Can a tax strategy qualify as a patentable invention? A recent district court decision is of particular note because it both involves a tax strategy patent and it extends the holding in In re Bilski. In H-R Block v. Jackson Hewitt Tax Services Inc., the United States District Court for the Eastern District of Texas held that even though Bilski dealt with a method claim, the system claim in this case was similarly held to not be patentable subject matter. Citing Nuijten, the Court held that Bilski controls both system and method claims, and that the system claim in this case failed to meet the machine-or-transformation test.
LEXIS users can access Taxation of Intellectual Property and Technology § 1.04 for additional insights by authors Kenneth Appleby and Marvin Petry.
Qualifying Types of Activities. An open issue exists as to what is meant by the term "held for sale." Does this mean that it applies only to products held as inventory? Or can custom products also qualify? The IRS took the position in Trinity Industries, Inc. v. US that the sale of custom ordered ships did not constitute a business component on the grounds that the taxpayer did not maintain a regular inventory. The District Court held that it could not find any support for the idea of a narrow reading of the statute and that the holding of a ship from the period of completion until delivery of the customer was enough to meet the "held for sale" threshold.
For additional insights, see Taxation of Intellectual Property and Technology § 9.04.
Supplies and Rental Payments for Right to Use Computers. Determining whether supplies are "of a character subject to an allowance for depreciation" is made by looking at the particular items in the hands of the specific taxpayer rather than by looking at the particular item in the hands of a typical taxpayer. In MG Missouri Corporation v. Commissioner, the Tax Court embraced this view, examining particular items in the possession of a specific taxpayer to identify qualified research expenditures that are capitalized in inventory or are expensable.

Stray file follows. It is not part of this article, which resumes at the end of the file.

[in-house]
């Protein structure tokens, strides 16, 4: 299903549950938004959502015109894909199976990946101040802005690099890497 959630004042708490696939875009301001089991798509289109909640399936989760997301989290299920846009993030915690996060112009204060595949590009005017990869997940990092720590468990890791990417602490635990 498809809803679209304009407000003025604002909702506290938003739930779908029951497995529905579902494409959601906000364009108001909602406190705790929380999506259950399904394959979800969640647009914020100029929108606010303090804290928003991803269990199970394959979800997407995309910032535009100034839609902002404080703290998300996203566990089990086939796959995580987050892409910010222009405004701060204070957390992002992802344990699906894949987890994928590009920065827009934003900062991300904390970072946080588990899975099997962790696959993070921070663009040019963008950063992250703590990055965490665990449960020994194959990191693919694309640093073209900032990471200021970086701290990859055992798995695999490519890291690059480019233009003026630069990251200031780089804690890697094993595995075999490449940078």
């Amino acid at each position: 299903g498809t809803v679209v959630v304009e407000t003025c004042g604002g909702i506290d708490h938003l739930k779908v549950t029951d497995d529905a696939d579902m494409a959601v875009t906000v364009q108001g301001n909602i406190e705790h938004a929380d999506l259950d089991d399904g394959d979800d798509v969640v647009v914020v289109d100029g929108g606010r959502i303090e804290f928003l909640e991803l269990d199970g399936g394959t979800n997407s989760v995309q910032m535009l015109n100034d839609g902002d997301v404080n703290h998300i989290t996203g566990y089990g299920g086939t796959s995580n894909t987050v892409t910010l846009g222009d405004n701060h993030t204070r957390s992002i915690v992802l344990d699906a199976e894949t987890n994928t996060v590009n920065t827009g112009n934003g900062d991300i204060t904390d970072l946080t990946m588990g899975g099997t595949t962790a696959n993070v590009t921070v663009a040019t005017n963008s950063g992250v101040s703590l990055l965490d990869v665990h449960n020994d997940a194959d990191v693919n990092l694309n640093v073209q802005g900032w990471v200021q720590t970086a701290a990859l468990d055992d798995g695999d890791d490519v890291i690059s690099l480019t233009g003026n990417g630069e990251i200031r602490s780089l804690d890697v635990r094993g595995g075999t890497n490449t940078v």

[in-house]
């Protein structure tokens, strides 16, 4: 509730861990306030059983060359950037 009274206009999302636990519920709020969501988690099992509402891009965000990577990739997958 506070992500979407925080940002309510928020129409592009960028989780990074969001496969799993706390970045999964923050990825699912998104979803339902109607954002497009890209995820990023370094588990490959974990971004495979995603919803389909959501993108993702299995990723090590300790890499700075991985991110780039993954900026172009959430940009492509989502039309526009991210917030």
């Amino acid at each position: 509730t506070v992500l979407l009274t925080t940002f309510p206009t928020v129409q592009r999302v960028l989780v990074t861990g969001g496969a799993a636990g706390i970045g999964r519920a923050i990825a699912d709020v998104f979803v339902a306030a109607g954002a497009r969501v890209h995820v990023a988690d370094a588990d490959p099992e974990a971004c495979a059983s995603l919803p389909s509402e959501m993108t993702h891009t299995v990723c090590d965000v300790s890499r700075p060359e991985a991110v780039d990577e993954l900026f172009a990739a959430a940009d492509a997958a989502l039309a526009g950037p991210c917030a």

See Taxation of Intellectual Property and Technology § 9.05[b] for a more detailed discussion.
Taxation of Property in State. There are a few states that specifically provide that maintenance of inventory does create nexus; it is likely that the respective state tax authorities in these states will take the position that the sotrage of advertising copy and materials creates nexus.
For analysis, see Taxation of Intellectual Property and Technology § 11.04.
Taxation of Intellectual Property and Technology is also available in print at the LexisNexis® Store. The work fully integrates the latest legislative, administrative, and judicial changes in the tax law as well as the patent, trademark, and copyright and trade secret laws. In addition, the book covers Internet taxation and international taxation. It is a comprehensive guide to the federal tax consequences of the development, purchase, sale and licensing of intellectual properties, including inventions (whether or not patentable), trade secrets, trademarks, trade names, copyrights and computer software.